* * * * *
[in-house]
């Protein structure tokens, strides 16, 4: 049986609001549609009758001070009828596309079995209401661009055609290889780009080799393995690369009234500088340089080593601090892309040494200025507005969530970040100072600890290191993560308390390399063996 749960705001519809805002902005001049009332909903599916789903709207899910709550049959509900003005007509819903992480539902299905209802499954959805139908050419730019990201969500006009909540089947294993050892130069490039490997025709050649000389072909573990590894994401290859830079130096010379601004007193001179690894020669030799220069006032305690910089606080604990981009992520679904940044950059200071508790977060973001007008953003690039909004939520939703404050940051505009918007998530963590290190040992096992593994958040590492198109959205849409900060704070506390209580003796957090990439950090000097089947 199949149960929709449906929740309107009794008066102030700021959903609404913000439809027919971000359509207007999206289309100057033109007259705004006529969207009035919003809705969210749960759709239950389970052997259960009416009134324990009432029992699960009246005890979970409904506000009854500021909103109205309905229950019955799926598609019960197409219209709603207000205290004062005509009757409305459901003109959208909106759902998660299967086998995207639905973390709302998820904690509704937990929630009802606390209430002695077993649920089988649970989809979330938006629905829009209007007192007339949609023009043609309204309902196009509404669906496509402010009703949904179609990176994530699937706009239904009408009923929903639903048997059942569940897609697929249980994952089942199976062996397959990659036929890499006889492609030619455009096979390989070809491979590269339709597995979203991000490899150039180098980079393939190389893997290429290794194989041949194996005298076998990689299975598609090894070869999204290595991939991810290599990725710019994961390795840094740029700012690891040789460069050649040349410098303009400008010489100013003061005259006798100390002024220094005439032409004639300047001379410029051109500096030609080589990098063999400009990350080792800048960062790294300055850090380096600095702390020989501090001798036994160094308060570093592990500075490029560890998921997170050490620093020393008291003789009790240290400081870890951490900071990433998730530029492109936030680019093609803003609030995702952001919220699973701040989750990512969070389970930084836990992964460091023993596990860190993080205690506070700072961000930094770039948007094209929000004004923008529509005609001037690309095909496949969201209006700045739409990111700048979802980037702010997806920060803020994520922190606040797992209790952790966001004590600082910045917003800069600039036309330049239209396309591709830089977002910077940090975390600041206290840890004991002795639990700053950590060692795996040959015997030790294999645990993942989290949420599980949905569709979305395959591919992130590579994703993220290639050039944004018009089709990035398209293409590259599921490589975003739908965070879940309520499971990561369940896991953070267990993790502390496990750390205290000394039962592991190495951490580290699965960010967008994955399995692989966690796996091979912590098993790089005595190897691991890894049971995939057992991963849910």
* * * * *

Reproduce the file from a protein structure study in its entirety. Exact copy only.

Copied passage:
[in-house]
């Protein structure tokens, strides 16, 4: 049986609001549609009758001070009828596309079995209401661009055609290889780009080799393995690369009234500088340089080593601090892309040494200025507005969530970040100072600890290191993560308390390399063996 749960705001519809805002902005001049009332909903599916789903709207899910709550049959509900003005007509819903992480539902299905209802499954959805139908050419730019990201969500006009909540089947294993050892130069490039490997025709050649000389072909573990590894994401290859830079130096010379601004007193001179690894020669030799220069006032305690910089606080604990981009992520679904940044950059200071508790977060973001007008953003690039909004939520939703404050940051505009918007998530963590290190040992096992593994958040590492198109959205849409900060704070506390209580003796957090990439950090000097089947 199949149960929709449906929740309107009794008066102030700021959903609404913000439809027919971000359509207007999206289309100057033109007259705004006529969207009035919003809705969210749960759709239950389970052997259960009416009134324990009432029992699960009246005890979970409904506000009854500021909103109205309905229950019955799926598609019960197409219209709603207000205290004062005509009757409305459901003109959208909106759902998660299967086998995207639905973390709302998820904690509704937990929630009802606390209430002695077993649920089988649970989809979330938006629905829009209007007192007339949609023009043609309204309902196009509404669906496509402010009703949904179609990176994530699937706009239904009408009923929903639903048997059942569940897609697929249980994952089942199976062996397959990659036929890499006889492609030619455009096979390989070809491979590269339709597995979203991000490899150039180098980079393939190389893997290429290794194989041949194996005298076998990689299975598609090894070869999204290595991939991810290599990725710019994961390795840094740029700012690891040789460069050649040349410098303009400008010489100013003061005259006798100390002024220094005439032409004639300047001379410029051109500096030609080589990098063999400009990350080792800048960062790294300055850090380096600095702390020989501090001798036994160094308060570093592990500075490029560890998921997170050490620093020393008291003789009790240290400081870890951490900071990433998730530029492109936030680019093609803003609030995702952001919220699973701040989750990512969070389970930084836990992964460091023993596990860190993080205690506070700072961000930094770039948007094209929000004004923008529509005609001037690309095909496949969201209006700045739409990111700048979802980037702010997806920060803020994520922190606040797992209790952790966001004590600082910045917003800069600039036309330049239209396309591709830089977002910077940090975390600041206290840890004991002795639990700053950590060692795996040959015997030790294999645990993942989290949420599980949905569709979305395959591919992130590579994703993220290639050039944004018009089709990035398209293409590259599921490589975003739908965070879940309520499971990561369940896991953070267990993790502390496990750390205290000394039962592991190495951490580290699965960010967008994955399995692989966690796996091979912590098993790089005595190897691991890894049971995939057992991963849910």